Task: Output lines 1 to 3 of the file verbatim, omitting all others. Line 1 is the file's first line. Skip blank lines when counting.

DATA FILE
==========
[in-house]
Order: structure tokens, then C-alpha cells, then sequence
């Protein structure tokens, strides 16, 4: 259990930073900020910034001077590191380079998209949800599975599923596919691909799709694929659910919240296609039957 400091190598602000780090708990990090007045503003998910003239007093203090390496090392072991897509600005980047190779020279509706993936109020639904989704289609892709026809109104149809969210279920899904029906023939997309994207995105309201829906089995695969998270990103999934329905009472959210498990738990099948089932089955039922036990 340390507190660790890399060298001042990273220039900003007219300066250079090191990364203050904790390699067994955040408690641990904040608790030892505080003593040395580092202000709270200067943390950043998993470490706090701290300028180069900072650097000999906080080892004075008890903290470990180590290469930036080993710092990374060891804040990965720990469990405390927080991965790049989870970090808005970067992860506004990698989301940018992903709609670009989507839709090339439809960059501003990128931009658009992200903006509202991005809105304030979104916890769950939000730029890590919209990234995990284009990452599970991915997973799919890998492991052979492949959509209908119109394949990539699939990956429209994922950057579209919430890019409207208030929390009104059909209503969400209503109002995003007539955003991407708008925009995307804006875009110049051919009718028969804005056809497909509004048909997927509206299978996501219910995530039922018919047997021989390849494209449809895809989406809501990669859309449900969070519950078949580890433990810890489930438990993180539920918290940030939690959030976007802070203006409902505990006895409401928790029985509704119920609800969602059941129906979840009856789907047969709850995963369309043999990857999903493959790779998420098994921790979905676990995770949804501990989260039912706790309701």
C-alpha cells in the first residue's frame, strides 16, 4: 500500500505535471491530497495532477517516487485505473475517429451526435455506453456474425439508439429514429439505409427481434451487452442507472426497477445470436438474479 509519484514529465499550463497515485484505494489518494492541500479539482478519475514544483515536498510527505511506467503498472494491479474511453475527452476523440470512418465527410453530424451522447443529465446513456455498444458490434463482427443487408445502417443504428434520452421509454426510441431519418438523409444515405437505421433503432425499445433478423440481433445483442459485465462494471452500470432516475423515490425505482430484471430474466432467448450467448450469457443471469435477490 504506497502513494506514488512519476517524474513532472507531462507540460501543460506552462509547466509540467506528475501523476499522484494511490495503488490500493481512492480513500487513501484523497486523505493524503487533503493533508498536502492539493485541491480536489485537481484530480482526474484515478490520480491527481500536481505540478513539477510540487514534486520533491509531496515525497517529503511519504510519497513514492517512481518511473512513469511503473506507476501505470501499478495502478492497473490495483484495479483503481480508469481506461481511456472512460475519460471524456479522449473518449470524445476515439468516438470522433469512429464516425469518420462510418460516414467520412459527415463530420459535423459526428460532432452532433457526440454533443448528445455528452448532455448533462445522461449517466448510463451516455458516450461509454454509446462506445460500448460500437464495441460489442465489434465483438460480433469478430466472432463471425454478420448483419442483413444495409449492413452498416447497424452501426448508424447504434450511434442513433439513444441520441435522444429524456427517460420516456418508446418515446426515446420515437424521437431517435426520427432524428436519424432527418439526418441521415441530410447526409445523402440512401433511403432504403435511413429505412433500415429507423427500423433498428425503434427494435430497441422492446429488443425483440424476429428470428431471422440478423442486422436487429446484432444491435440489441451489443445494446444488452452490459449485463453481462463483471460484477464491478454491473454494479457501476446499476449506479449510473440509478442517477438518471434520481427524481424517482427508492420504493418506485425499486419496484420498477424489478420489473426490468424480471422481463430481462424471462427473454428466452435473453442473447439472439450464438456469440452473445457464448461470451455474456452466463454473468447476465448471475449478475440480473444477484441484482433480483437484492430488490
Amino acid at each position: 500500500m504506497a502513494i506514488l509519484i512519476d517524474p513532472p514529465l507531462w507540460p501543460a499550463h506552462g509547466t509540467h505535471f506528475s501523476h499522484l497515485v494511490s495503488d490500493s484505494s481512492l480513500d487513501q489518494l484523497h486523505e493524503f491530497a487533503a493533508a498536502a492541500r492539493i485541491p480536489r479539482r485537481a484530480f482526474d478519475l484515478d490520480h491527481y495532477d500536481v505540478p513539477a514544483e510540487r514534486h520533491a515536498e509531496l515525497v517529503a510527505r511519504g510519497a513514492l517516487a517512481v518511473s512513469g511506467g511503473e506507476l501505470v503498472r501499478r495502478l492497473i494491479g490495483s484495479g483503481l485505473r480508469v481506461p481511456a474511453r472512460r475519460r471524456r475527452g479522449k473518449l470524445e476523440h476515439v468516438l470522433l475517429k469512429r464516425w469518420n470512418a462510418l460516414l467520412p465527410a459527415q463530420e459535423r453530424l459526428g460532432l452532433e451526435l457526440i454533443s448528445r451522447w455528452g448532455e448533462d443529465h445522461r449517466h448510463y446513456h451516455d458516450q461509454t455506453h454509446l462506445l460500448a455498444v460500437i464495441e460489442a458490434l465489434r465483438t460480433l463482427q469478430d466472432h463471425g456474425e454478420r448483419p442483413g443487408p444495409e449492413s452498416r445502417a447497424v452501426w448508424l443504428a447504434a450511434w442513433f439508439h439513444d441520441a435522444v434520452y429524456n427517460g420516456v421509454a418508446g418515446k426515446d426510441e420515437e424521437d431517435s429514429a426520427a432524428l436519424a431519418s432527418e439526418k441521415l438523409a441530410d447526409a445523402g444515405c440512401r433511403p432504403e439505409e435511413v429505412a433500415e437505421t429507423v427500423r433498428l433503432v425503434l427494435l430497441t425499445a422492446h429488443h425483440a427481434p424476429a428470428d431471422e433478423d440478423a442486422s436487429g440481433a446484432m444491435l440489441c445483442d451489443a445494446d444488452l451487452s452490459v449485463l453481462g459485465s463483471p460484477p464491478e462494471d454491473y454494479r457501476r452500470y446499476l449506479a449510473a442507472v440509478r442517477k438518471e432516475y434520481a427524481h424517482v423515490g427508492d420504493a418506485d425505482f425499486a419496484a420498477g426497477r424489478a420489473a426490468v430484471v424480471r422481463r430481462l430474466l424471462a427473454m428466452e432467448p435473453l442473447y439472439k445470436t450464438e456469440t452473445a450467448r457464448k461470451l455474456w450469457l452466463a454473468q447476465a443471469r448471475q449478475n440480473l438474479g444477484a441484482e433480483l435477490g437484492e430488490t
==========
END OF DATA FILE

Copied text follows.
[in-house]
Order: structure tokens, then C-alpha cells, then sequence
């Protein structure tokens, strides 16, 4: 259990930073900020910034001077590191380079998209949800599975599923596919691909799709694929659910919240296609039957 400091190598602000780090708990990090007045503003998910003239007093203090390496090392072991897509600005980047190779020279509706993936109020639904989704289609892709026809109104149809969210279920899904029906023939997309994207995105309201829906089995695969998270990103999934329905009472959210498990738990099948089932089955039922036990 340390507190660790890399060298001042990273220039900003007219300066250079090191990364203050904790390699067994955040408690641990904040608790030892505080003593040395580092202000709270200067943390950043998993470490706090701290300028180069900072650097000999906080080892004075008890903290470990180590290469930036080993710092990374060891804040990965720990469990405390927080991965790049989870970090808005970067992860506004990698989301940018992903709609670009989507839709090339439809960059501003990128931009658009992200903006509202991005809105304030979104916890769950939000730029890590919209990234995990284009990452599970991915997973799919890998492991052979492949959509209908119109394949990539699939990956429209994922950057579209919430890019409207208030929390009104059909209503969400209503109002995003007539955003991407708008925009995307804006875009110049051919009718028969804005056809497909509004048909997927509206299978996501219910995530039922018919047997021989390849494209449809895809989406809501990669859309449900969070519950078949580890433990810890489930438990993180539920918290940030939690959030976007802070203006409902505990006895409401928790029985509704119920609800969602059941129906979840009856789907047969709850995963369309043999990857999903493959790779998420098994921790979905676990995770949804501990989260039912706790309701």